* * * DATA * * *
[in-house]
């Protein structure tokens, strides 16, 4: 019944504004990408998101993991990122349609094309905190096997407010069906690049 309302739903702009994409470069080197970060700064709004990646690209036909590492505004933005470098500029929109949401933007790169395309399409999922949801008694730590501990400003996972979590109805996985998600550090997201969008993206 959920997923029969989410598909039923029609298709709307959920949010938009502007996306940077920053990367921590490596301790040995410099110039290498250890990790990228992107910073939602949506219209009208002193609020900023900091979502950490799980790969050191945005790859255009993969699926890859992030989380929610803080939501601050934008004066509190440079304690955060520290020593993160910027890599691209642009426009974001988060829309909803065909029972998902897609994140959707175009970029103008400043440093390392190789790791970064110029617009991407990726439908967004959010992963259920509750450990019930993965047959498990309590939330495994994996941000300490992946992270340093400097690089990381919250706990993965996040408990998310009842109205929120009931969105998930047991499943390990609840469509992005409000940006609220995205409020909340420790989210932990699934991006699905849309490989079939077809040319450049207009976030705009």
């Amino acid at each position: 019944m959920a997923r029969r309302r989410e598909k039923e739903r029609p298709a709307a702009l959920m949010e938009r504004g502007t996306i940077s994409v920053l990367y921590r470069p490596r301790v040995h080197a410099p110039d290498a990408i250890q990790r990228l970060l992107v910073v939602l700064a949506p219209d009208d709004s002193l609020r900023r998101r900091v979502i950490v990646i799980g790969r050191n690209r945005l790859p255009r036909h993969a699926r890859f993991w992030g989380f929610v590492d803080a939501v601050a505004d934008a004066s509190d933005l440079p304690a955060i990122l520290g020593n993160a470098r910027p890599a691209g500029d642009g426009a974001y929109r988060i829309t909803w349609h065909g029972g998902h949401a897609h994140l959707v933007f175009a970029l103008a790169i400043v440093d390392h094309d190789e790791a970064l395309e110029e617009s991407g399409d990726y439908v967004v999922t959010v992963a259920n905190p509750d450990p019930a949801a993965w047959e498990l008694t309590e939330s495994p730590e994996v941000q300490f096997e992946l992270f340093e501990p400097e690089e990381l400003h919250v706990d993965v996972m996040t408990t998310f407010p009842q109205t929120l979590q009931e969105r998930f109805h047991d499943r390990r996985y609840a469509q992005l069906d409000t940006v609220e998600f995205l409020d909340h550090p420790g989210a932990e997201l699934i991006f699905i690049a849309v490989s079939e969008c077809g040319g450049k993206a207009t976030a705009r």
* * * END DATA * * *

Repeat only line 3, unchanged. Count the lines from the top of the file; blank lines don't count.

């Amino acid at each position: 019944m959920a997923r029969r309302r989410e598909k039923e739903r029609p298709a709307a702009l959920m949010e938009r504004g502007t996306i940077s994409v920053l990367y921590r470069p490596r301790v040995h080197a410099p110039d290498a990408i250890q990790r990228l970060l992107v910073v939602l700064a949506p219209d009208d709004s002193l609020r900023r998101r900091v979502i950490v990646i799980g790969r050191n690209r945005l790859p255009r036909h993969a699926r890859f993991w992030g989380f929610v590492d803080a939501v601050a505004d934008a004066s509190d933005l440079p304690a955060i990122l520290g020593n993160a470098r910027p890599a691209g500029d642009g426009a974001y929109r988060i829309t909803w349609h065909g029972g998902h949401a897609h994140l959707v933007f175009a970029l103008a790169i400043v440093d390392h094309d190789e790791a970064l395309e110029e617009s991407g399409d990726y439908v967004v999922t959010v992963a259920n905190p509750d450990p019930a949801a993965w047959e498990l008694t309590e939330s495994p730590e994996v941000q300490f096997e992946l992270f340093e501990p400097e690089e990381l400003h919250v706990d993965v996972m996040t408990t998310f407010p009842q109205t929120l979590q009931e969105r998930f109805h047991d499943r390990r996985y609840a469509q992005l069906d409000t940006v609220e998600f995205l409020d909340h550090p420790g989210a932990e997201l699934i991006f699905i690049a849309v490989s079939e969008c077809g040319g450049k993206a207009t976030a705009r």